For those of you who follow international sports, you know that the king of sports is soccer, and the Superbowl of soccer tournaments is the European’s Champion League. And what teams are playing in this year’s title game? Germany vs. Germany. Two German clubs, one from Dortmund in the Ruhr Valley and the other from Munich in deepest Bavaria, will face off for the European title, which means the nationality of the champion is already assured.
But soccer isn’t the only thing that Germany is admired for. Recent statements from a New York Times article show that Germany is the envy of Europe for economic reasons as well. Germany’s stock market is riding high, its unemployment rate has remained stubbornly low and the Continent’s best and brightest are moving here in droves. The article goes on to note that Germany, Europe’s largest economy, is viewed not only with resentment but with a mixture of apprehension, envy and admiration, informed by a belief that the Germans have cracked the code of how to compete in the globalized world, coupled with an uncertainty about whether their efficient, export-driven economic model can be replicated.
The secret sauce for Germany is related to a number of important policies, in my opinion. First, the trade unions have established a strong relationship with business, wherein trades actually require certification and training to become a journeyman. Government-influenced negotiations between unions and business ensure that high quality standards are put in place commensurate with high paying jobs for those who are willing to go through the years of training required to become a union member.
Second, the nature of Germany’s supply chain is focused on near-shoring. German companies simply prefer to do business with local German suppliers. When one executive was asked why, his response was simple. “Who else will buy from them if we don’t?” This is a point that US companies should think about, instead of off-shoring from suppliers that do not directly support the economy. If Germany is able to provide high quality, high technology products using local, more expensive suppliers, why can’t the US do so?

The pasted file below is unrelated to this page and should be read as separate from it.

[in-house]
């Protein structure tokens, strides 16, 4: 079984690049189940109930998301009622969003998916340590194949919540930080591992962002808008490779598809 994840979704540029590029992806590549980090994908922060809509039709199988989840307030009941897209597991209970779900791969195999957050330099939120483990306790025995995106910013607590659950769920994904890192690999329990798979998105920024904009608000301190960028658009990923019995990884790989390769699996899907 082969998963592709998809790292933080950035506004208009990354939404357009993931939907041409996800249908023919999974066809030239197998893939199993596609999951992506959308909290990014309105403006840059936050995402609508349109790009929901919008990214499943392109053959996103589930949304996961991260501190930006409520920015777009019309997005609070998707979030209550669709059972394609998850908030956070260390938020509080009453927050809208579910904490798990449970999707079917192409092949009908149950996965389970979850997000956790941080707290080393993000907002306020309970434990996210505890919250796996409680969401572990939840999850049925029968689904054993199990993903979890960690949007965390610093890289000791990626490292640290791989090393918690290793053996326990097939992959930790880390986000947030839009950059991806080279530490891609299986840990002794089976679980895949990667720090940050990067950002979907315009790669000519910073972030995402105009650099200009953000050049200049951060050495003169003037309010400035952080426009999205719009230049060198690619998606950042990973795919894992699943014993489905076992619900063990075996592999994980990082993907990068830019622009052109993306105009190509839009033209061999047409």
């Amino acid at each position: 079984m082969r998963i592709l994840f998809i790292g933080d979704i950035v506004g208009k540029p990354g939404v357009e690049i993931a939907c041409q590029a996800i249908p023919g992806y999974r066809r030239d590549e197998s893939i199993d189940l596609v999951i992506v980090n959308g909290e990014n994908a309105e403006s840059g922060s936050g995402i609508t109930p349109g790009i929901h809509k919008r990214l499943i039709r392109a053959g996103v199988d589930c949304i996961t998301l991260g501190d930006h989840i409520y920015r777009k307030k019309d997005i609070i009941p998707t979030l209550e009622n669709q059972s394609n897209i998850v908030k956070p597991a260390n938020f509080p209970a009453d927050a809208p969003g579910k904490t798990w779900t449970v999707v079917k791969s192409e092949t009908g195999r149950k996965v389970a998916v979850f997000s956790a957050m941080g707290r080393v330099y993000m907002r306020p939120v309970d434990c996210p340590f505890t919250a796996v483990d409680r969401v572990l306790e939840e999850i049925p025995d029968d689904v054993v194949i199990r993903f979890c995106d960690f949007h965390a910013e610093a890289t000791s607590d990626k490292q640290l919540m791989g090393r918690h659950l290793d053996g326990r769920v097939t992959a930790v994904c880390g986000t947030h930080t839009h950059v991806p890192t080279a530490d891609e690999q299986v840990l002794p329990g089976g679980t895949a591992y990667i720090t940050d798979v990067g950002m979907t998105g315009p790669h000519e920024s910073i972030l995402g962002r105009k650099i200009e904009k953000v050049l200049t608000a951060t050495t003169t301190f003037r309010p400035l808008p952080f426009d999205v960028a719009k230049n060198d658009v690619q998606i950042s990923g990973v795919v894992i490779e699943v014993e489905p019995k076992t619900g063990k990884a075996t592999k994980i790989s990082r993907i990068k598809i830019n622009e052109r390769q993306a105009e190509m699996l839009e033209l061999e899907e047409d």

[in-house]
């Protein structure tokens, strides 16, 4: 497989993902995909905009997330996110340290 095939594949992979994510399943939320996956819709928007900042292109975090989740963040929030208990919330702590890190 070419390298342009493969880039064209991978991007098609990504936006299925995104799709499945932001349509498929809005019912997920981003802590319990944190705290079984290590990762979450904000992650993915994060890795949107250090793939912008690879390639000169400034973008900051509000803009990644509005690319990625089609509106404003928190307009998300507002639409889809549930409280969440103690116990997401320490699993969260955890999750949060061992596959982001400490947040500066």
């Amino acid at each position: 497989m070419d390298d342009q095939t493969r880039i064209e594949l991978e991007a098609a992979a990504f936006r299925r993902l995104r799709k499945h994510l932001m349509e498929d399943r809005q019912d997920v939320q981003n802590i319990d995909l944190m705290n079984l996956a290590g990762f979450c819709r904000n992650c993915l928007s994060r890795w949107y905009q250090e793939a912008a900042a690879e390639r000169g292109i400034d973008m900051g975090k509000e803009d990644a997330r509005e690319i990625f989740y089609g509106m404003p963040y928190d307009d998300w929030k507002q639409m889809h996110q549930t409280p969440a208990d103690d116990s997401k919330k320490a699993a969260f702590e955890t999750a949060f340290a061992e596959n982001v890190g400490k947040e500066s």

Finally, the government in Germany is strongly pro-business, unlike our current administration which seems to view big business as not only the enemy, but the source of all that is wrong with the economy. There needs to be more collaboration between business and government on a multitude of issues that are impacting our competitive edge, including transportation and infrastructure, education, labor issues, trade laws, environmental regulations. These are all issues that require smart people from both sides working together to solve, as there will be no easy answers here.
And finally, we need to have role models for young people that drive them towards careers in supply chain, not as NBA or NFL players. One small step we will be talking about more on this blog will be the introduction of a new BVL chapter for logistics in the North Carolina region. For those of you who don’t know, BVL International is a global supply chain and logistics organization, based in (you guessed it)… Germany. So while we can’t replicate their soccer prowess, perhaps we can start to move more towards their business model.